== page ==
However, in many nest or barrow inhabiting species of this genus, the males are not found on the hosts. In these species, the males have hypostomes with only vestigial denticles and are incapable of feeding. A noteworthy exception occurs in the subgenus

SEM picture of mating Ixodes scapularis

Ixodes scapularis mating

Two- and one-host life cycles

Several variations of this general ixodid developmental pattern exist.

A two-host life cycle is found in a few species of metastriate ixodid ticks, e.g., Hyalomma anatolicum excavatum: Fed larvae remain on the host, molt (ecdyse) in situ, and the unfed nymphs reattach. Development is often rapid, since the fed larvae are in a warm, humid and optimum microenvironment, against the host skin Only following their engorgement, the nymphs do detach. Then, they molt off the host to the adult stage.

The more extreme modification of a one-host life cycle occurs e.g., in the winter tick Dermacentor albipictus or the cattle tick Boophilus microplus and other Boophilus species: In these species, all stages remain on the host after the larvae attach. Larvae and nymphs feed and remain in situ. Following molting to the adult stage, the males and females remain to feed and mate, and only the fed, mated females drop to oviposit in the natural environment.

Life Cycle Argasidae

Argasid ticks exhibit remarkable diversity in their patterns of development and feeding behavior, in contrast to the much more uniform pattern found in the Ixodidae.

Almost all argasid ticks have a multi-host feeding pattern (Hoogstraal and Aeschlimann, 1982) with multiple parasitic phases and repeated gonotrophic cycles. Although there are some noteworthy exceptions, e.g., Ornithodoros lahorensis, which are two-host ticks or Otobius megnini and O. lagophilus, which are one-host ticks.

Development is gradual, with multiple nymphal stages prior to the adult form. This pattern is similar to that of other Acari, in which the sequence of developmental stages includes a larva, four nymphal stages and the adult.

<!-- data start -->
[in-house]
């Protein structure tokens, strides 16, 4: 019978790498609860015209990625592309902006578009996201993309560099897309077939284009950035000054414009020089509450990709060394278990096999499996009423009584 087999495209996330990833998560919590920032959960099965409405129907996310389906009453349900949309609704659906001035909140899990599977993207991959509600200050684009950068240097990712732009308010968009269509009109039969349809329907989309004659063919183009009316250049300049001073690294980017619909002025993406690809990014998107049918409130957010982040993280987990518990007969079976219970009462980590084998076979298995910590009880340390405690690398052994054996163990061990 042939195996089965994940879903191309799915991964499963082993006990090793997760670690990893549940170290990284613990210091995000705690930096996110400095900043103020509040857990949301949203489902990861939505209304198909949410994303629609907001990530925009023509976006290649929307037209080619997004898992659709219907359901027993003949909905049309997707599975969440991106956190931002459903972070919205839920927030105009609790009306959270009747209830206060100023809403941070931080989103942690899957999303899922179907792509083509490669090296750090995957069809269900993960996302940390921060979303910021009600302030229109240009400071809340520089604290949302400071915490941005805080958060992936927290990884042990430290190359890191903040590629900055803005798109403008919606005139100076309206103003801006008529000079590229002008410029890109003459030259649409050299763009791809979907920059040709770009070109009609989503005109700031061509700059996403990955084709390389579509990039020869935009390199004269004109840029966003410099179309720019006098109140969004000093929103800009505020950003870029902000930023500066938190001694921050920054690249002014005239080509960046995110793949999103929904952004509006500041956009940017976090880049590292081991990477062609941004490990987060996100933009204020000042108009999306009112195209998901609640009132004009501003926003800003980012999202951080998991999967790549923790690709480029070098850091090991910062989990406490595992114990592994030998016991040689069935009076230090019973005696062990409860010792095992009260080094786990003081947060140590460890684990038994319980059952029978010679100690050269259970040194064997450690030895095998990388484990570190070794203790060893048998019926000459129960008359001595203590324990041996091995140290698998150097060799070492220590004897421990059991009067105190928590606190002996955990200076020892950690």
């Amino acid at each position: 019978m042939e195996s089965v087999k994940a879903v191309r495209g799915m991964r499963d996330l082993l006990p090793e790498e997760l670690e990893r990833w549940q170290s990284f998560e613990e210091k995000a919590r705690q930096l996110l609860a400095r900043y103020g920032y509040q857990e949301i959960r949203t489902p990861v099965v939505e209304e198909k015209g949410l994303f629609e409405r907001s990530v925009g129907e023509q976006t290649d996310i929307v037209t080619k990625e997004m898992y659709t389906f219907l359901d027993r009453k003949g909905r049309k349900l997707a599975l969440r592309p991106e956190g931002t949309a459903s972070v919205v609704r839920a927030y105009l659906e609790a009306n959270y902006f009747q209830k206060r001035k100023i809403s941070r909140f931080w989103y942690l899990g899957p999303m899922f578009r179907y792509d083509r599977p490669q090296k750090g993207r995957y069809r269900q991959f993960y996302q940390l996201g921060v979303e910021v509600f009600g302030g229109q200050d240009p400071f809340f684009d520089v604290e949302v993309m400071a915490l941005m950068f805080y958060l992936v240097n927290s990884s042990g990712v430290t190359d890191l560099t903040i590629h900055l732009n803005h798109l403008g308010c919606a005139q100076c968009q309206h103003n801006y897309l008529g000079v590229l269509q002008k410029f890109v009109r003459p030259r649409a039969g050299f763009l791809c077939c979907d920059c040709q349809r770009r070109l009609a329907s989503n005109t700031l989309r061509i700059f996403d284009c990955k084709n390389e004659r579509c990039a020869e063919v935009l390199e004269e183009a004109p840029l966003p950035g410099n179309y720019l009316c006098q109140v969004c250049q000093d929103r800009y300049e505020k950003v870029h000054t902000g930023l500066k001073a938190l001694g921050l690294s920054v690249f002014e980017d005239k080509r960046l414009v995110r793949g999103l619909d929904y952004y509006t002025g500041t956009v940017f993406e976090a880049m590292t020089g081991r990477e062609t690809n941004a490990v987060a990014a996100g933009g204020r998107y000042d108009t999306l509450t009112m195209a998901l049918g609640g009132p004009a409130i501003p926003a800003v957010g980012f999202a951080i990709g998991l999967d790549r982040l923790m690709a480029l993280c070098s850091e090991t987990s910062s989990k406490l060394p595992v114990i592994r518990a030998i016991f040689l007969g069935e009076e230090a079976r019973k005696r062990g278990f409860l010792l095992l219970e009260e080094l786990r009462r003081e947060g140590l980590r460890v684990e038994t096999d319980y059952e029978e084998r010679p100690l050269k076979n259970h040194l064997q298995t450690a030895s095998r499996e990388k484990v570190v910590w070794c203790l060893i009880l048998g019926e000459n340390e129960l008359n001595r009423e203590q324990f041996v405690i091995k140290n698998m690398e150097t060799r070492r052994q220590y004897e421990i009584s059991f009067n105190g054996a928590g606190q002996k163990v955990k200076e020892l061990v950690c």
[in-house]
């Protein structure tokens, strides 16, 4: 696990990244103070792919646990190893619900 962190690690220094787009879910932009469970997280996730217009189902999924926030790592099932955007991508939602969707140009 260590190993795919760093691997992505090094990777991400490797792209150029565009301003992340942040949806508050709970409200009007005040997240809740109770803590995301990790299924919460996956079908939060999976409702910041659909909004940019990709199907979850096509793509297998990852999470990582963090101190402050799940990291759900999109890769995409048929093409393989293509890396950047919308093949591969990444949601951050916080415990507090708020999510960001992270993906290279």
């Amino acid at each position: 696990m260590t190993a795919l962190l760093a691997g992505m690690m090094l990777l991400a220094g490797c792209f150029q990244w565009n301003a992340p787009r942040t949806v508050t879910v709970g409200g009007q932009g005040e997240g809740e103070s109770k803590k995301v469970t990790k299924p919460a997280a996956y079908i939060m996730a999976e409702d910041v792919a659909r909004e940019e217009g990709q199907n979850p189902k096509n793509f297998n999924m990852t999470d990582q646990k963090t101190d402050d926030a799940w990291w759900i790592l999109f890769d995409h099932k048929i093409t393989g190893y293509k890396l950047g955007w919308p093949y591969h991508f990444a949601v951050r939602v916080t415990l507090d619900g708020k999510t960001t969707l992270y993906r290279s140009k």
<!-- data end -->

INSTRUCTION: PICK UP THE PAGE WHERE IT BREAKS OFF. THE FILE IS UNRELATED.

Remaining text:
Following embryogenesis and hatching the larvae attack vertebrate, hosts inhabiting the nest, burrow, or other niche environment. Following host contact, larvae feed rapidly, detach drop off and ecdyse, molting into the first nymphal stage.

In some argasid species, larvae do not feed but molt directly to the first nymphal stage. In others, larvae feed slowly and molt twice (to the second nymphal stage and the first nymph is a non-feeding stage).

The nymphal stages resemble miniature adults in body characteristics, especially the leathery, mammillated body cuticle, but lacking the genital pore and any evidence of sexual dimorphism.

First nymphal stages again attack hosts that enter the niche, repeating the cycle. This cycle of host contact, rapid feeding (15-30 minutes), engorgement, detachment and ecdysis in the niche can occur several times. The precise number of nymphal stages is indeterminate and as many as 8 nymphal instars have been recorded in some species (Hoogstraal,1985). An important factor enabling the nymphs to feed rapidly is their ability to eliminate excess blood meal water in the form of coxal fluid, a clear, colorless liquid excreted from the coxal glands during or shortly after feeding. The fed nymphs molt again to yet another nymphal stage, and the cycle of host seeking, feeding and molting is repeated

Following emergence, adults may first mate or attack hosts. However, in the Argasidae, adults become sexually active after emergence from the last nymphal molt, and they do not require a blood meal to initiate gametogenesis. Mating occurs before, as well as after, blood feeding, but rarely if ever on the host itself. However, the gonotrophic cycle is completely dependent upon the blood meal (except in those rare instances in which mated females oviposit autogenously, i.e., without feeding).

Adults seek hosts, feed rapidly and engorge several times. Fed mated females oviposit small egg clutches (< 500 eggs/cycle) after each blood meal, whereupon they return to attack hosts and feed again, i.e., there are multiple gonotrophic cycles.

Nonfeeding males also occur in the life cycles of some species, similar to the pattern observed in some species of Ixodes.

The number of gonotrophic cycles varies considerably between individuals within the species, as well as between species, although it rarely exceeds 6. This pattern of repeated gonotrophic cycles, often following long periods of waiting between blood meals, enables argasid ticks to disperse their progeny gradually over time, often across a span of many years.

The argasid strategy is very different from that of the ixodids, where all of the progeny of a fecund female is produced in one massive surge of ovipositional activity.

Diapause is a major factor regulating the time of development of many of the argasid species, which must survive in empty burrows or nests for periods of many months until their hosts return or new hosts arrive.